February 3, 1976
On this day, after a successful take-over of government, General Murtala Ramat Muhammed created additional states in the federation of the Republic of Nigeria, namely: Imo, Bauchi, Gongola, Bornu, Plateau, Benue, Ondo, Ogun, Oyo, Niger and Sokoto.
From the old East-Central State were created Imo and Anambra States.
From the old North-Eastern state were created Bauchi State, Gongola State and Borno State.
The Western State was separated, and Ondo, Ogun and Oyo states were created from it, while Niger state and Sokoto states were brought out from the old North-Western State.
The creation of new states thus brought the total number of states in Nigeria to nineteen.
February 3, 2003
On this day, at about 12.30pm, at least 30 people were killed in an explosion that destroyed a bank and an apartment block in Nigeria’s city of Lagos. The cause of the blast could not be established on this day but the police were considering the possibility that someone was using explosive in an attempted bank robbery. Looters were seen leaving the scene with piles of cash and computer equipment as rescue workers struggled against the greedy tide in order to pull bodies from under the rubble. Police fired into the air to prevent further ransacking.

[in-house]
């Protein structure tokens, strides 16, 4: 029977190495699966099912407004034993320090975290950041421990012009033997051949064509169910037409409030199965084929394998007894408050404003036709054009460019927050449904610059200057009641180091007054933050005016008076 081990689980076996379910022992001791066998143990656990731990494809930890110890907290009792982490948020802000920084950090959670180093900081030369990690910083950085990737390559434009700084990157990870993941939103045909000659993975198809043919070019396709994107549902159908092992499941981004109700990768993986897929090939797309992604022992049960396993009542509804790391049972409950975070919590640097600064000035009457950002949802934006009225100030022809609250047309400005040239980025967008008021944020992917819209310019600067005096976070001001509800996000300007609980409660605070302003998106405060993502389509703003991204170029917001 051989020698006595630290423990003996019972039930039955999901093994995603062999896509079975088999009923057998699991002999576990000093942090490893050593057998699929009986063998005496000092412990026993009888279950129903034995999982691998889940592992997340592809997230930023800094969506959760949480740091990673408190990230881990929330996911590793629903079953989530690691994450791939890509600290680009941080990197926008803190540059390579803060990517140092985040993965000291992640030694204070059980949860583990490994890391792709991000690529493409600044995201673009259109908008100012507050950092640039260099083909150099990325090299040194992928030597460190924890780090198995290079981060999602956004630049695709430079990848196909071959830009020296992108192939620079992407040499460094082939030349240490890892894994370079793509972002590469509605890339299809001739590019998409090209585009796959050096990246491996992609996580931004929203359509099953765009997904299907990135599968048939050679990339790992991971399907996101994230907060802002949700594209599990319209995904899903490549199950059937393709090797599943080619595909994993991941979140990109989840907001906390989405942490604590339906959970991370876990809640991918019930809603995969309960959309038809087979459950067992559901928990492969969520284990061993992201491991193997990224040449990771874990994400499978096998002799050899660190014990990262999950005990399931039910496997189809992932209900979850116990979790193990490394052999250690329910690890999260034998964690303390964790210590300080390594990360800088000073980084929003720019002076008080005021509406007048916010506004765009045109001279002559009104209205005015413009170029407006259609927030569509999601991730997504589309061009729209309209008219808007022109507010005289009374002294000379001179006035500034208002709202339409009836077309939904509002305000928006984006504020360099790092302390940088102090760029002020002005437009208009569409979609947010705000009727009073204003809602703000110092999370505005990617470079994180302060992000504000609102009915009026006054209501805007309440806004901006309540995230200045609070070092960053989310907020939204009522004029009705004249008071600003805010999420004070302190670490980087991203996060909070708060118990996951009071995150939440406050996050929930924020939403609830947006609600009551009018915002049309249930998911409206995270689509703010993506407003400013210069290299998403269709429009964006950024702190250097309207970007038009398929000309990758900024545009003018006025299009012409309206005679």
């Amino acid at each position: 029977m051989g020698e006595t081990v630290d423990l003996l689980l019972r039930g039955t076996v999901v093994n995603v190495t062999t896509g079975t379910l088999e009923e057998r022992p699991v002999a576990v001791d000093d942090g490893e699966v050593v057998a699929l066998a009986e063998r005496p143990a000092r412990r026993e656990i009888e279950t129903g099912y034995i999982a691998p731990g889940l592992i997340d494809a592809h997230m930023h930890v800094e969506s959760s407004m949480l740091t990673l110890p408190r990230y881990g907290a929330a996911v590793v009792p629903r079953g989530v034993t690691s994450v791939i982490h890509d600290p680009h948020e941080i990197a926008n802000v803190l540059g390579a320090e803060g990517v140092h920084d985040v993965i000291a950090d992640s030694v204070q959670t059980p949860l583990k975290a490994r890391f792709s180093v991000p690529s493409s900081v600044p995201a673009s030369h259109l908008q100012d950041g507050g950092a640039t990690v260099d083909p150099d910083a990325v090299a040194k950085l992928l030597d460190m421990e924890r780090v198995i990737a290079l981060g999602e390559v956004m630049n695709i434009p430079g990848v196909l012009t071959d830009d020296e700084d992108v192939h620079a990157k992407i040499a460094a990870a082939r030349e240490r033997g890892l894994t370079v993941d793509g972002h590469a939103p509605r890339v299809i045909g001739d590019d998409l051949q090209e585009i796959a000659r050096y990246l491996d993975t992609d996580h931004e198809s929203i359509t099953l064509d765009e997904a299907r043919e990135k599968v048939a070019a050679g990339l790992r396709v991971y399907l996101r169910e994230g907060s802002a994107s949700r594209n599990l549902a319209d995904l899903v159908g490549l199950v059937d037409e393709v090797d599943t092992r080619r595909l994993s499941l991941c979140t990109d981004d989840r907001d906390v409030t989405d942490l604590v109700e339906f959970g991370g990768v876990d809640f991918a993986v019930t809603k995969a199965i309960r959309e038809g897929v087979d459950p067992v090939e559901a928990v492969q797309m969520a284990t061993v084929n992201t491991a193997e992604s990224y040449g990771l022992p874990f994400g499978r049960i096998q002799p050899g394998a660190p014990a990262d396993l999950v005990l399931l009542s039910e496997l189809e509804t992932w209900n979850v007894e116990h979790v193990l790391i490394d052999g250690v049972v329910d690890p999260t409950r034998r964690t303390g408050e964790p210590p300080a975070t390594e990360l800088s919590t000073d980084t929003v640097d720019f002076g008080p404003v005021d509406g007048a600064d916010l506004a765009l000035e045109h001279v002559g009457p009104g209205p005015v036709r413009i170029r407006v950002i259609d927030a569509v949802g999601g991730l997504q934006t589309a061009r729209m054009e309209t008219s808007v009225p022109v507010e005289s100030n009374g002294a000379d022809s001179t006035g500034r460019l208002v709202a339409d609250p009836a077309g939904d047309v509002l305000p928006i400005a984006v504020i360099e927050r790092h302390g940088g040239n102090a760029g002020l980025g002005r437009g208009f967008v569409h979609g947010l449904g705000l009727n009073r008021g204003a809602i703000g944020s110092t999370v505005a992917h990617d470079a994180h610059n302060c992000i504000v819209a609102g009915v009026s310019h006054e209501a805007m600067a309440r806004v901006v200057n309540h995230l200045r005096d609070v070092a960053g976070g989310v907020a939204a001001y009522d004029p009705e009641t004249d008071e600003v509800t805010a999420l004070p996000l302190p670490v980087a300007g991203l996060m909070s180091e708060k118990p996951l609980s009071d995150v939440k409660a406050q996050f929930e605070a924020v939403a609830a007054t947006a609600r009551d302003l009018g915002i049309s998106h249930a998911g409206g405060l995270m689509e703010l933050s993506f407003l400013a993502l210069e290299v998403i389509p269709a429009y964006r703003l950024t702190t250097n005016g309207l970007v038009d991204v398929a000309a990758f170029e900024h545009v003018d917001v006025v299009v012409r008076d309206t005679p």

The Nigerian Red Cross president, Emmanuel Ijewere, said that 30 bodies were found in the rubble on that day, but added the death count could rise further. Lagos State Commissioner for Information at the time, Mr. Dele Alake, said that it was still possible that survivors might be found in the destroyed building. Rescuers worked through the night searching for survivors as armed police guarded the site.
Speaking to reporters at the scene of the explosion, the Lagos State governor at the time, Bola Tinubu, was careful to note that the cause of the blast had yet to be determined. Also, President Olusegun Obasanjo flew into Lagos from the Federal capital, Abuja to visit the blast site.